Signup date: 31 Jul 2013 at 12:06pm
Last login: 11 Jul 2021 at 2:32pm
Post count: 33
Your post is somewhat confusing. I do not understand what you mean by a "fixed amount contract" instead of an "employment contract". Are the 1500 EUR before or after taxes and social insurance? Because if they pay you 1500 EUR net instead of 2800 EUR gross as a regular employment contract, this pretty much amounts to same thing in many European countries. Either way, the pay isn't that bad for pursuing a PhD. Also, you won a prestigious fellowship, which is a great start for an academic career. Maybe you shouldn't focus on the money so much.
Unfortunately, having worked in academia for 10 years at 4 different universities on 2 continents, I have to say that incompetent supervisors are a very, very common phenomenon. Frankly, it is the rule rather than the exception. It is important to understand that academic careers everywhere are built on 1.) networking,networking,networking, 2.) politics, 3.) acquiring funding, 4.) forcing one's way onto authors' lists by all means, 5.) overselling oneself, and at a very distant 6.) actual research and teaching.
In short, for every competent academic out there you will find at least one other who got to where they are based on hot air and taking credit for the work of others. I cannot count the number of times I witnessed even tenured professors who had to be constantly corrected by their own students in undergraduate lectures on the most basic subject-matter. For some "senior" scientists I worked with I genuinely wondered how they even managed to get a high school degree in the first place, including one tenured professor who constantly struggled to correctly spell simple words in their own native language.
Unfortunately, the correlation between having genuine original ideas and sound research methodology on the one hand and succeeding professionally in academia on the other hand is close to zero, and at many universities seemingly negative.
The problem is: If you change supervisors, how will you know your next one is not even worse? If they fooled their hiring committee and colleagues, will they not fool you? I switched research groups several times hunting the big names with great publication lists and reputations. However, when I arrived, I understood within weeks that there, too, it was all show and no substance at all. Frankly, it got worse the "higher up" I aimed. Ending with the guy who couldn't spell and didn't have the faintest idea about their alleged area of expertise, but who was so well-connected and powerful that he willfully destroyed my career in the end.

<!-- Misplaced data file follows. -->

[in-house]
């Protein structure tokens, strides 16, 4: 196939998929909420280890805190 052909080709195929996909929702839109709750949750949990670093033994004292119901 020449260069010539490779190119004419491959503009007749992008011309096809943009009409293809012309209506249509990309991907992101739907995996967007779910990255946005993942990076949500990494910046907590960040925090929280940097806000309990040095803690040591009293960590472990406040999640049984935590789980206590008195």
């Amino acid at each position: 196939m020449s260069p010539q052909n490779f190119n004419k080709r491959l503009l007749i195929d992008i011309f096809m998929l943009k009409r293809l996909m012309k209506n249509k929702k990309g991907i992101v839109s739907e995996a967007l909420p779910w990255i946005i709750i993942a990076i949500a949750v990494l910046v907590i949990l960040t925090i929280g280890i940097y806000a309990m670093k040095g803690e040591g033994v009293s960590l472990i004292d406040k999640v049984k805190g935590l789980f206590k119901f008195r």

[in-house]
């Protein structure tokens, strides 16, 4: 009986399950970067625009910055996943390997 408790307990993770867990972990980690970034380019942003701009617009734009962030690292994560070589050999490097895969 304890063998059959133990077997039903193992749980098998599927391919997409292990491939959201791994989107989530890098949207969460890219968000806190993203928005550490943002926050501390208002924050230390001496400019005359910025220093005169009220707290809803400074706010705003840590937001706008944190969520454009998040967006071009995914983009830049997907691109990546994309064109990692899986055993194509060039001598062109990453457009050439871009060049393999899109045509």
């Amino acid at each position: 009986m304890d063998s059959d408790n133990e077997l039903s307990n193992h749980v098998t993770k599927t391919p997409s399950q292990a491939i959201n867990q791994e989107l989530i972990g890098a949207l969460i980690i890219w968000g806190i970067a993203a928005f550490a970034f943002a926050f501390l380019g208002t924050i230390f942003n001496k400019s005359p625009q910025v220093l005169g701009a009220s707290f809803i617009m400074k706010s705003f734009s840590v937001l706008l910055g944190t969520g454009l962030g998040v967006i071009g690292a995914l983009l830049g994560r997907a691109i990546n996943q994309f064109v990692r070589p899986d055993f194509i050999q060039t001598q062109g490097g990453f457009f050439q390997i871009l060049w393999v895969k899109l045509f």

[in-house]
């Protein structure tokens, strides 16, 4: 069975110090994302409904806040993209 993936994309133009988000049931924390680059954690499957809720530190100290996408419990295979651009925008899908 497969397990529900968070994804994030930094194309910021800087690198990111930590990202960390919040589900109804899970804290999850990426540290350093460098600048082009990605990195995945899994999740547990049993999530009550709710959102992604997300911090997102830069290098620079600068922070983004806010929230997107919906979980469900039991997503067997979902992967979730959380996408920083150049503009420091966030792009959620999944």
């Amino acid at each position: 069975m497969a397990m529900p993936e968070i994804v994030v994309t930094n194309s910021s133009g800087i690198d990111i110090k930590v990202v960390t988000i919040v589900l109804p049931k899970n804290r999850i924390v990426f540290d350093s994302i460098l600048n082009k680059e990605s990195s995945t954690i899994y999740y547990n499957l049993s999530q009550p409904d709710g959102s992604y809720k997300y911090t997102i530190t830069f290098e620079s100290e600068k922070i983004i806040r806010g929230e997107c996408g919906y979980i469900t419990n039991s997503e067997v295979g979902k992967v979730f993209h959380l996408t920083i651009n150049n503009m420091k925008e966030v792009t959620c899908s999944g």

Another remark that might be helpful for you: At least in the classical structure of German academia, a Masters degree and a Ph.D. are completely different. For a Masters (former "Diplom"), you essentially go to school and take courses and seminars, complemented by a relatively compact thesis period at the very end. As Ph.D. "student", you essentially work 100% and open-ended as independent researcher and teaching assistant, without receiving structured instruction or (sadly often) much meaningful supervision yourself. (Admittedly, this strict duality has been softened a little in recent years by the introduction of Anglo-American-style "graduate schools", but these are still a very small minority AFAIK.) As a matter of fact, Ph.D. "students" are not referred to as "Studenten" at all in German, but rather as "Doktoranden" and are rather considered to be university employees (and technically they usually are), as opposed to the "Studenten" up to Masters level.
I am a little surprised you applied for a Ph.D., as you cannot generally pursue a Ph.D. in Germany without obtaining a Masters-level university degree first.
Technical University of Munich is one of the best universities in the STEM fields in Germany and has officially been designated a "University of Excellence". However, take into consideration that Munich has the highest cost of living of any city in Germany, and finding affordable accommodation can be almost impossible, in particular for students.
Other good universities in the south are Stuttgart and Karlsruhe, as well as Tübingen and Heidelberg. RWTH Aachen and TU Clausthal also have good reputations in STEM. Some of the universities in the east (Leipzig, Dresden, Weimar) are also really good and generally offer much lower costs of living.
As a general remark: At least within Germany, there really is no big difference in "reputation" between universities. Degrees from all public "Universitäten" are considered more or less equivalent. Only the Universities of Applied Science ("Fachhochschule", "Hochschule", "Technische Hochschule") are generally considered second class. The perception may be a little different abroad, of course. As a general rule of thumb, larger universities in larger cities and older "historic" universities are considered better. However, in my experience the variation between professors has a much greater impact on the learning experience than the "reputation" of the university as a whole.